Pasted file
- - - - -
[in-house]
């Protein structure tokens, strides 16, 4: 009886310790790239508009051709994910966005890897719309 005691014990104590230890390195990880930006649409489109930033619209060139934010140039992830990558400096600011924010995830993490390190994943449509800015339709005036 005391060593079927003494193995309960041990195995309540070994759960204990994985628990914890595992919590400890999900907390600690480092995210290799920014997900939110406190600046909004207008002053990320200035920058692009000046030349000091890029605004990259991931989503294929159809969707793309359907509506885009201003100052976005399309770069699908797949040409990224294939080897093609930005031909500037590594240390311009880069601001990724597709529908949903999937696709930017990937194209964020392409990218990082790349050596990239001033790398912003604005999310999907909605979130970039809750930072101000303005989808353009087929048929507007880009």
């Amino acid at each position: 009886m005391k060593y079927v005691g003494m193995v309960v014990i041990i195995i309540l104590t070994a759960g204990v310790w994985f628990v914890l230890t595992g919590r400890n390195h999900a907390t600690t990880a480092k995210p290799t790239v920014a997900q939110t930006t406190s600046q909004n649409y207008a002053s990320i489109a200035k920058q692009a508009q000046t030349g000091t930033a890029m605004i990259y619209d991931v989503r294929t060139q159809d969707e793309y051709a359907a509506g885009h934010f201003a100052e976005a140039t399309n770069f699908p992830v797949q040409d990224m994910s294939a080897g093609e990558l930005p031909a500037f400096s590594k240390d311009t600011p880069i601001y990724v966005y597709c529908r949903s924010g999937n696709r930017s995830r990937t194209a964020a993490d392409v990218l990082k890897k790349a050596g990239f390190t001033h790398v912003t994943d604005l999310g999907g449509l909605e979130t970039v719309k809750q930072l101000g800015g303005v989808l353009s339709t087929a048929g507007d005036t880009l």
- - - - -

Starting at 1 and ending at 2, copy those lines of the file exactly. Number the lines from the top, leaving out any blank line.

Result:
[in-house]
């Protein structure tokens, strides 16, 4: 009886310790790239508009051709994910966005890897719309 005691014990104590230890390195990880930006649409489109930033619209060139934010140039992830990558400096600011924010995830993490390190994943449509800015339709005036 005391060593079927003494193995309960041990195995309540070994759960204990994985628990914890595992919590400890999900907390600690480092995210290799920014997900939110406190600046909004207008002053990320200035920058692009000046030349000091890029605004990259991931989503294929159809969707793309359907509506885009201003100052976005399309770069699908797949040409990224294939080897093609930005031909500037590594240390311009880069601001990724597709529908949903999937696709930017990937194209964020392409990218990082790349050596990239001033790398912003604005999310999907909605979130970039809750930072101000303005989808353009087929048929507007880009």